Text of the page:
Australia

Nearly 700 organisations have written to Penny Wong about Myanmar. Here’s why

Nearly 700 organisations from Australia and around the world have penned a letter to foreign affairs minister Penny Wong, urging her to take action on the crisis in Myanmar.
The open letter has called on Senator Wong in her new position in parliament to denounce the “illegitimate military junta” they say is threatening democratic freedom in Myanmar, otherwise known as Burma.

The three-page letter from 688 civil society organisations describes the “struggle for a federal democratic Myanmar”.

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The letter tasks Senator Wong with 15 challenges, including cracking down on any and all diplomatic ties with the Myanmar military, imposing tough actions against officials and urging the Association of Southeast Asian Nations (ASEAN) to denounce the junta.

Spokesperson for one of the signatories, the Ethnic Myanmar Communities’ Council of Australia, James Thangman, said it was time Australia paid more than “lip service” to the people of Myanmar.

James looks at the camera with a serious facial expression, wearing a dark checkered button-up shirt.

Ethnic Myanmar Communities’ Council of Australia, James Thangman, says the people of Myanmar deserve action from the federal government that is more than “lip service”. Source: Supplied / James Thangman

He believes the Australian government has “hesitated” to condemn the Myanmar military in order to maintain friendly diplomatic ties, despite being described as the “most brutal” in the world.

“Trying to make polite to the junta is like trying to convince the tiger to eat the grass,” Mr Thangman told SBS News.

If ASEAN decides to recognise the junta, the letter has asked the federal government to boycott the ten-state member union in support of Myanmar.

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“I believe that if the Australian government believed in democracy and human rights and the brutality in Burma, then I think it is not hard to follow.”
It’s been more than a year since the military seized control of Myanmar in a coup that has been a devastating blow to the country, and has been internationally condemned by several countries and rights groups.
The military overthrew the newly elected National League for Democracy (NLD) in February 2021 after claiming its victory in the 2020 general elections was founded on illegitimate votes.
According to the rights group Assistance Association for Political Prisoners (Burma), as of June 2022, more than 2,000 people have been killed and more than 14,000 people arrested by the junta since it took control of the country.
“The way [the junta] treat people, the way they kill their own people, is beyond your imagination,” Mr Thangman said.

Myanmar’s former elected leader Aung San Suu Kyi was placed on trial last year for 20 different charges relating to corruption and incitement against the military. She now remains in solitary confinement and is facing life in prison.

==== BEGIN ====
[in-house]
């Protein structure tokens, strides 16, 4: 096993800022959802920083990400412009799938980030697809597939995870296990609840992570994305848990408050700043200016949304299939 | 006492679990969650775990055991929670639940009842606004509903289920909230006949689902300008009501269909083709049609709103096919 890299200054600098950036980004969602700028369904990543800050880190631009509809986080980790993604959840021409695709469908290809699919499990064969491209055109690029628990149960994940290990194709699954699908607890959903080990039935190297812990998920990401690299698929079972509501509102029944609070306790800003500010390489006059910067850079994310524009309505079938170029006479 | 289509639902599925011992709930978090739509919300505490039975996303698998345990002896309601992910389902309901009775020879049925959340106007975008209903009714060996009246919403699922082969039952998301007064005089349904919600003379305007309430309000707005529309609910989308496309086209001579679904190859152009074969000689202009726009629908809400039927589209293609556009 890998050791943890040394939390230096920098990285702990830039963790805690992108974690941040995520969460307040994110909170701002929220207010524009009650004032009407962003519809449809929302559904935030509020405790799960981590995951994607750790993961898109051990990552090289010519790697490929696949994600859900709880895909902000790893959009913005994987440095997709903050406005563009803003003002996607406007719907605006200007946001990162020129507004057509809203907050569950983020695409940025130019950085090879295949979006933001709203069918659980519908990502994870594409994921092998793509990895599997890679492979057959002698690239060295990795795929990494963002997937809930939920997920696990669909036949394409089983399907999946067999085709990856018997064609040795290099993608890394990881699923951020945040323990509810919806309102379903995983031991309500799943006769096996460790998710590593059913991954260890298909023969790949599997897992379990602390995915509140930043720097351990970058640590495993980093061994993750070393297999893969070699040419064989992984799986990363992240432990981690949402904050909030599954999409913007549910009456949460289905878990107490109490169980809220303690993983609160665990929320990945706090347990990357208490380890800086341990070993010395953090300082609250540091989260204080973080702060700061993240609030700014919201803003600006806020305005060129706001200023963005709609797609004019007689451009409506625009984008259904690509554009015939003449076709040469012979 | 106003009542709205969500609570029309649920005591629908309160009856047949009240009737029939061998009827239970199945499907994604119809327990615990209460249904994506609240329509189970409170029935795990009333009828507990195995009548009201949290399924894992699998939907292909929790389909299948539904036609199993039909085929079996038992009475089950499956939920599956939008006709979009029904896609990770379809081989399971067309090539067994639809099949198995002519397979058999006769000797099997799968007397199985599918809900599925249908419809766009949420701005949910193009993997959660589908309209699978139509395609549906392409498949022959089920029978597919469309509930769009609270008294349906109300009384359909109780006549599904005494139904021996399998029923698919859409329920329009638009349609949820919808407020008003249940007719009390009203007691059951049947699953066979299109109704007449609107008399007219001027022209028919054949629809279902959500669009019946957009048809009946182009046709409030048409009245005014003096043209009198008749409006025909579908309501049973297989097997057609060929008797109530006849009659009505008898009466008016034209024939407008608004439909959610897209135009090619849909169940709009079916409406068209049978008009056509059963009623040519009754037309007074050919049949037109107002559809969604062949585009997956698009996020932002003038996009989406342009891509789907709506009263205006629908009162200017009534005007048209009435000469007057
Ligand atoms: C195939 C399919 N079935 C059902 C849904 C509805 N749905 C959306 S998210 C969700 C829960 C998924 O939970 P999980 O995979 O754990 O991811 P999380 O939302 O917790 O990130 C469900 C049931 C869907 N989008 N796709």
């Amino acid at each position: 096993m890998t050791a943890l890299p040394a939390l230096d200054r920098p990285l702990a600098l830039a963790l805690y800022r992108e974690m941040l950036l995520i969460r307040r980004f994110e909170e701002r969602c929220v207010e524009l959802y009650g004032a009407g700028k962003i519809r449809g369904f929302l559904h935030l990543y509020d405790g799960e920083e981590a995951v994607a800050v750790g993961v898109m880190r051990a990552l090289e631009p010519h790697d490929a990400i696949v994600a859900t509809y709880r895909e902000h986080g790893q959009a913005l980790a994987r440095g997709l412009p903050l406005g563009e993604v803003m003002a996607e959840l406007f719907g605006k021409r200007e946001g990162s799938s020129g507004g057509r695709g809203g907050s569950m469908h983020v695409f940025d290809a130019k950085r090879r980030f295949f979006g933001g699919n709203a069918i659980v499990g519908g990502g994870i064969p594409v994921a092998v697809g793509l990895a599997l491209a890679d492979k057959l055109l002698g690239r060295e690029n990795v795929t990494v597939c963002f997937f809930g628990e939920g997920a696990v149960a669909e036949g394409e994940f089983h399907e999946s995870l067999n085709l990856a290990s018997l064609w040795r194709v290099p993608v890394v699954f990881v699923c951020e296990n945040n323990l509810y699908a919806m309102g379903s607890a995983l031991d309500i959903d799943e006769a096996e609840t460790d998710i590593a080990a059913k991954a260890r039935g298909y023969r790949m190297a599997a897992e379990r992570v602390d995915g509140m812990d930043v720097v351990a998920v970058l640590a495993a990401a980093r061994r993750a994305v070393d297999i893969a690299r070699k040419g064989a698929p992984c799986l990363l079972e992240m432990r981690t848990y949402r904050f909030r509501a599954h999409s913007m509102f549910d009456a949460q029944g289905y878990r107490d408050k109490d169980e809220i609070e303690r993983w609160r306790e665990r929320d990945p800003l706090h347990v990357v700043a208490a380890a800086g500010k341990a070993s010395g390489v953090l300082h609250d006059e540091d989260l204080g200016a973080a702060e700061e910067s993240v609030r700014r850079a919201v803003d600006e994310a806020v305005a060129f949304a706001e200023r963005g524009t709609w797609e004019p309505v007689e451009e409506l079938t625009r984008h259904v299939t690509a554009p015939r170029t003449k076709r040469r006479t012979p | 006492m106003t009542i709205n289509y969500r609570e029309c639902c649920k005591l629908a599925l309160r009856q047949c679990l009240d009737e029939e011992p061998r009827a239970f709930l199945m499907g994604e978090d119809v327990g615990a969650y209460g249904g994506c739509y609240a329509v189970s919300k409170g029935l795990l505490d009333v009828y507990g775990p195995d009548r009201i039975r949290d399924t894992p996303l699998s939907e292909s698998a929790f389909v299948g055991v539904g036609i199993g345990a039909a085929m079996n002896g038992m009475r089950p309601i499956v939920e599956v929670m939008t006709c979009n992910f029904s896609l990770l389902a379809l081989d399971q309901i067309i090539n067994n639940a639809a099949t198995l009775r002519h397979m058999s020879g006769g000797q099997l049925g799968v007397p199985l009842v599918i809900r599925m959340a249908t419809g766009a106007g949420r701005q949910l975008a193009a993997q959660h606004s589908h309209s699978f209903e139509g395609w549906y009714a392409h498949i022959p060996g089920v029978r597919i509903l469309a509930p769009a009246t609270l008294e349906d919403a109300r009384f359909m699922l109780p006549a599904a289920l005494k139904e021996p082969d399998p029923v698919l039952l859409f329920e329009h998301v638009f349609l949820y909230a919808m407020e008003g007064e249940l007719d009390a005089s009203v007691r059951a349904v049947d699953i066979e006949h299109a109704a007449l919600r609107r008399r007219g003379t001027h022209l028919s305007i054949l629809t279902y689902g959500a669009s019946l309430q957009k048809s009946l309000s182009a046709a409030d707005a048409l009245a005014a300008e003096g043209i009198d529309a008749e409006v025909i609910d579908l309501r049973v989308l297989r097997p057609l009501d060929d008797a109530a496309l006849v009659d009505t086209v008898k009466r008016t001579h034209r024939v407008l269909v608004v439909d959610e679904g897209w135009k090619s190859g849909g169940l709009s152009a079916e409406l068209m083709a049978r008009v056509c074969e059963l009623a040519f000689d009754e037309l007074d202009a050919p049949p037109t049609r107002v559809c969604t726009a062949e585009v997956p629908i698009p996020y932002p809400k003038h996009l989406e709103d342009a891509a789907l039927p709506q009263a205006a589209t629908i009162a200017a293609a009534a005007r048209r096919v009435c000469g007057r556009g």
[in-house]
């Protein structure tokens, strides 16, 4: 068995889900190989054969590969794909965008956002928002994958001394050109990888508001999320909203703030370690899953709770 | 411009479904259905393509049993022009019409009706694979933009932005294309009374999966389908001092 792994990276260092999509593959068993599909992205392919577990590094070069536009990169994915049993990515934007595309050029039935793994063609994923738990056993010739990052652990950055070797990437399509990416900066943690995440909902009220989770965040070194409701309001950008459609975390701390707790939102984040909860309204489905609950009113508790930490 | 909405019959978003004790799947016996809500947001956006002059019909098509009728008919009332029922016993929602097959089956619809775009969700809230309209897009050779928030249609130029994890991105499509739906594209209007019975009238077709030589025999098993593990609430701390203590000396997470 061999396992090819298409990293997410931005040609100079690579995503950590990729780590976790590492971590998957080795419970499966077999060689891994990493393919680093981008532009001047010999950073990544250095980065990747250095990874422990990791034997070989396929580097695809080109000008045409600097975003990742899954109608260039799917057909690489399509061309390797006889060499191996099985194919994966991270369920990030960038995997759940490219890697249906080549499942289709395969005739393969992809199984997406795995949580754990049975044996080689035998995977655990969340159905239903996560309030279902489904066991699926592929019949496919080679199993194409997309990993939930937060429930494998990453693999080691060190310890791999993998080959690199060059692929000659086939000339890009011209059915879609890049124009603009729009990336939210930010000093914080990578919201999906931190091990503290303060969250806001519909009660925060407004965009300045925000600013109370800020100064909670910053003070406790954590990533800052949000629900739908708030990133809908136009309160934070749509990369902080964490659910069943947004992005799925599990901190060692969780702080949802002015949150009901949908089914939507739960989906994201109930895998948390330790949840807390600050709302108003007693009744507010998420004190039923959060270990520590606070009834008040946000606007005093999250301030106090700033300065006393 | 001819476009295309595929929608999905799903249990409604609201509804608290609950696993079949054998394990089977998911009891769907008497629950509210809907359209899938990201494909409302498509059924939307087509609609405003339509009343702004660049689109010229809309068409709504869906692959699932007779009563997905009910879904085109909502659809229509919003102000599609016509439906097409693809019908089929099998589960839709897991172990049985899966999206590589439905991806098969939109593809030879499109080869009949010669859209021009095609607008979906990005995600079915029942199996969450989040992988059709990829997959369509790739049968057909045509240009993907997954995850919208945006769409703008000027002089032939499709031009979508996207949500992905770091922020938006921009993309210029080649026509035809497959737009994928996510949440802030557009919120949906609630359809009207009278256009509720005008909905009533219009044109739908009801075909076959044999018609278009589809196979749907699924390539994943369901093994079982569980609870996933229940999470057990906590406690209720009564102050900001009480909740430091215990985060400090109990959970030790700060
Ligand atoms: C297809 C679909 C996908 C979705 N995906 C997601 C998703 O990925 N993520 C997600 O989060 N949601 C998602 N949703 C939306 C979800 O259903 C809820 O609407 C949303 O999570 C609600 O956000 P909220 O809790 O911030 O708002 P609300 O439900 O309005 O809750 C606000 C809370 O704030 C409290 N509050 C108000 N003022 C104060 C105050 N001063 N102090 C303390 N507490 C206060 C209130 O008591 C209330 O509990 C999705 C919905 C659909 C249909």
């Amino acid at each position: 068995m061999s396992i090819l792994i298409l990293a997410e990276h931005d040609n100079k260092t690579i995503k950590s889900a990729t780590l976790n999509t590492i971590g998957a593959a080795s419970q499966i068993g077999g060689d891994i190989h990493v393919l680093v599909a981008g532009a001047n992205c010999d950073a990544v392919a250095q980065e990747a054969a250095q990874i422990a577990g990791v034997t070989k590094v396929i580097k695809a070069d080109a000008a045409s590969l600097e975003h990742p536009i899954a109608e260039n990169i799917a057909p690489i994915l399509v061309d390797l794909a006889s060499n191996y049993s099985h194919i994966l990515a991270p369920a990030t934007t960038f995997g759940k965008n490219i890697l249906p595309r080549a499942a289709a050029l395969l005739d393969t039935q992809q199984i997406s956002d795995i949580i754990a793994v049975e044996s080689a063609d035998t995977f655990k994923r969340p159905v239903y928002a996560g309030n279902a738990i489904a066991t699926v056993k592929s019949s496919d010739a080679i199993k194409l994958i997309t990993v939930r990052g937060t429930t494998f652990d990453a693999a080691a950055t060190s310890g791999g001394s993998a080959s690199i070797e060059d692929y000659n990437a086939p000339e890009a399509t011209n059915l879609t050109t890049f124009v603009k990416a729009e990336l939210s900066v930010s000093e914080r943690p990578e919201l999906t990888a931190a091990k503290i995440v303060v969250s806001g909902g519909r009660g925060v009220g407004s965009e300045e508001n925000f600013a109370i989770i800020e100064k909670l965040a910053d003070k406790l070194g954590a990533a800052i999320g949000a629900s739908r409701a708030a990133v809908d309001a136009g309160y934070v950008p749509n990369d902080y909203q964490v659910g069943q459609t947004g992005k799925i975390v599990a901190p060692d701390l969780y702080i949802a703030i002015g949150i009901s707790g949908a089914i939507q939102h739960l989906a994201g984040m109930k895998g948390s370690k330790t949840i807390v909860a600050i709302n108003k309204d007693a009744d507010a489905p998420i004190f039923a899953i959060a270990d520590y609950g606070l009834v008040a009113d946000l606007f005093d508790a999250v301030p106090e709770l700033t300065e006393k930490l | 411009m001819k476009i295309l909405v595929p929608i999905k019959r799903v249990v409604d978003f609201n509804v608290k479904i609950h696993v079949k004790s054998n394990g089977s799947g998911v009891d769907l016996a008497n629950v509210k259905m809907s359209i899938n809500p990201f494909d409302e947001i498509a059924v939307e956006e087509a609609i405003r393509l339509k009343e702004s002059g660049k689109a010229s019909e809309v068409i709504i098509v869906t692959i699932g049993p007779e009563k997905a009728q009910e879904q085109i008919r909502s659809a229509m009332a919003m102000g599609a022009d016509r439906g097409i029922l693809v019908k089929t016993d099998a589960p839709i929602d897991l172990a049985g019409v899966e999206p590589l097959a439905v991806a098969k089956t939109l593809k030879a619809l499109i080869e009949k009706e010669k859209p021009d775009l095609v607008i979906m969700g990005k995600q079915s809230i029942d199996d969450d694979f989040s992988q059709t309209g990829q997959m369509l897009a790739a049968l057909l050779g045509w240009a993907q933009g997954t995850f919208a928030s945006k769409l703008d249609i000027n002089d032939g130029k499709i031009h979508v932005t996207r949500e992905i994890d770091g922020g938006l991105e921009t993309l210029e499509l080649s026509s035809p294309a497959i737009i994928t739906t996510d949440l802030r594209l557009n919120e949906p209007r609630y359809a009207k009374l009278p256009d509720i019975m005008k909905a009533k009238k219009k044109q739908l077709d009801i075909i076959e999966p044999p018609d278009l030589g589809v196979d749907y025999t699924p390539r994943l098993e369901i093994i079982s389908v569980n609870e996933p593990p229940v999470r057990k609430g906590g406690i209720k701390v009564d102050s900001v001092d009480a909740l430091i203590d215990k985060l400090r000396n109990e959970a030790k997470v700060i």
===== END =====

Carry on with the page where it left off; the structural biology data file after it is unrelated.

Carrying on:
Myanmar's former leader Aung San Suu Kyi with a serious facial expression, looking away.

Myanmar’s former leader Aung San Suu Kyi faces life in prison after being arrested by the military during a coup in 2021. Source: AP / AP / Wason Wanichakorn

Also imprisoned is Australian citizen Sean Turnell, Ms Suu Kyi’s former economic adviser, who was arrested by the military when it assumed power in 2021.

Earlier this month Senator Wong said the Australian government rejects a recent court ruling in Myanmar that heard there is sufficient evidence against Professor Turnell for his trial to proceed.
“We will continue to advocate for Professor Turnell’s interests and well-being and will not stop until he is safely back with his family,” Senator Wong said in a statement.
The letter described the previous Coalition government’s actions in denouncing Myanmar’s military as a “failure” and is hoping, under new prime minister Anthony Albanese, Australia can lead the way in pushing for democracy.
“The Morrison Government fell shamefully short to live up to Australia’s values of and commitment to democracy and human rights,” the letter read.
In May this year, the then-Liberal government was careful not to recognise the military as Myanmar’s formal government but stopped short of imposing sanctions against the state.
It also refused to appoint a new ambassador to Myanmar, opting instead to select a member from the Department of Foreign Affairs and Trade, as the head of mission with the title of chargé d’affaires.
While these actions were celebrated by advocates for Myanmar’s elected government like Mr Thangman, he said they were “better than nothing, but absolutely not enough”.
The letter’s release comes as Senator Wong visits Malaysia, her home country and one of the key ASEAN nations that have spoken out against the Myanmar crisis, in a bid to “reset” relations with countries in the Southeast Asian region.

SBS News has contacted Senator Wong’s office and Myanmar’s Australian Embassy for comment and a response to the letter.

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